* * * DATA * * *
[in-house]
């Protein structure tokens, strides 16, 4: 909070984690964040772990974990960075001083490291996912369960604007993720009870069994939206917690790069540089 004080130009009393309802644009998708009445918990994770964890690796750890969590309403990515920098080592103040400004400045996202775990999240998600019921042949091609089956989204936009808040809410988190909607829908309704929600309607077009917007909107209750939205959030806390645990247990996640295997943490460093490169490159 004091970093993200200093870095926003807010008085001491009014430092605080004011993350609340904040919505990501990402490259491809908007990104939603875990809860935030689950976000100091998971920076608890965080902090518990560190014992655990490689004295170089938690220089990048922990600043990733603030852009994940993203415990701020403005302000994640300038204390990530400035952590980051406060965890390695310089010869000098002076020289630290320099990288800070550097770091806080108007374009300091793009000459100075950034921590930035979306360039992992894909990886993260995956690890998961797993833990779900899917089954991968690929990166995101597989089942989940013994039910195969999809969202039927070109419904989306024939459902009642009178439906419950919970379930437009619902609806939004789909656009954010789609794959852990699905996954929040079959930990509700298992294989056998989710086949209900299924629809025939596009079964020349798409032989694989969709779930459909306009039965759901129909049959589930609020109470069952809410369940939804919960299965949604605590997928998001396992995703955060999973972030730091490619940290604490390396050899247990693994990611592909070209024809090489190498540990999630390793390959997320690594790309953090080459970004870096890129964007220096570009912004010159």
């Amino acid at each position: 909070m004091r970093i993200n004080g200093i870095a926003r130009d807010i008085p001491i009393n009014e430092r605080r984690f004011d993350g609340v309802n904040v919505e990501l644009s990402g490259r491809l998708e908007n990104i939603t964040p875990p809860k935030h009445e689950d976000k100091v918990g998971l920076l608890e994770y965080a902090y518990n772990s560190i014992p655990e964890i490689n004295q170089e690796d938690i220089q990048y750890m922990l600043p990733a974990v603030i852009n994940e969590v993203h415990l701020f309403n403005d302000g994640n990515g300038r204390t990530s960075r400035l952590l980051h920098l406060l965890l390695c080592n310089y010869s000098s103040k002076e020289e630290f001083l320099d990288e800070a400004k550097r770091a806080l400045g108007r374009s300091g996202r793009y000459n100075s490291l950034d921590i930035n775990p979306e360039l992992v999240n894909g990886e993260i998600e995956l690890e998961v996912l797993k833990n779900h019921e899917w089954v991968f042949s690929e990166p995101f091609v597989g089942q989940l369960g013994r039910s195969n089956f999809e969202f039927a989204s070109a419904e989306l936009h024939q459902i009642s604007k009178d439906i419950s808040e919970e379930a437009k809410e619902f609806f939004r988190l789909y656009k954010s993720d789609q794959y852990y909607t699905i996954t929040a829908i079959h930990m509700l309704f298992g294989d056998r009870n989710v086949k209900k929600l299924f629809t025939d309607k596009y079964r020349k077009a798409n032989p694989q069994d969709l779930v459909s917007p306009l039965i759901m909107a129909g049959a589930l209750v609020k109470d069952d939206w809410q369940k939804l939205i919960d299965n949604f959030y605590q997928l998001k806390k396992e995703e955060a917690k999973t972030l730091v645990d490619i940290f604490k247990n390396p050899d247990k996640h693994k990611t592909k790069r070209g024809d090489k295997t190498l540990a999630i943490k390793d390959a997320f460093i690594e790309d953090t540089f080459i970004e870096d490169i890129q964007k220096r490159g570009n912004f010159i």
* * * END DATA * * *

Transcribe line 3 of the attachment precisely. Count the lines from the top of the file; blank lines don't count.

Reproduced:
């Amino acid at each position: 909070m004091r970093i993200n004080g200093i870095a926003r130009d807010i008085p001491i009393n009014e430092r605080r984690f004011d993350g609340v309802n904040v919505e990501l644009s990402g490259r491809l998708e908007n990104i939603t964040p875990p809860k935030h009445e689950d976000k100091v918990g998971l920076l608890e994770y965080a902090y518990n772990s560190i014992p655990e964890i490689n004295q170089e690796d938690i220089q990048y750890m922990l600043p990733a974990v603030i852009n994940e969590v993203h415990l701020f309403n403005d302000g994640n990515g300038r204390t990530s960075r400035l952590l980051h920098l406060l965890l390695c080592n310089y010869s000098s103040k002076e020289e630290f001083l320099d990288e800070a400004k550097r770091a806080l400045g108007r374009s300091g996202r793009y000459n100075s490291l950034d921590i930035n775990p979306e360039l992992v999240n894909g990886e993260i998600e995956l690890e998961v996912l797993k833990n779900h019921e899917w089954v991968f042949s690929e990166p995101f091609v597989g089942q989940l369960g013994r039910s195969n089956f999809e969202f039927a989204s070109a419904e989306l936009h024939q459902i009642s604007k009178d439906i419950s808040e919970e379930a437009k809410e619902f609806f939004r988190l789909y656009k954010s993720d789609q794959y852990y909607t699905i996954t929040a829908i079959h930990m509700l309704f298992g294989d056998r009870n989710v086949k209900k929600l299924f629809t025939d309607k596009y079964r020349k077009a798409n032989p694989q069994d969709l779930v459909s917007p306009l039965i759901m909107a129909g049959a589930l209750v609020k109470d069952d939206w809410q369940k939804l939205i919960d299965n949604f959030y605590q997928l998001k806390k396992e995703e955060a917690k999973t972030l730091v645990d490619i940290f604490k247990n390396p050899d247990k996640h693994k990611t592909k790069r070209g024809d090489k295997t190498l540990a999630i943490k390793d390959a997320f460093i690594e790309d953090t540089f080459i970004e870096d490169i890129q964007k220096r490159g570009n912004f010159i």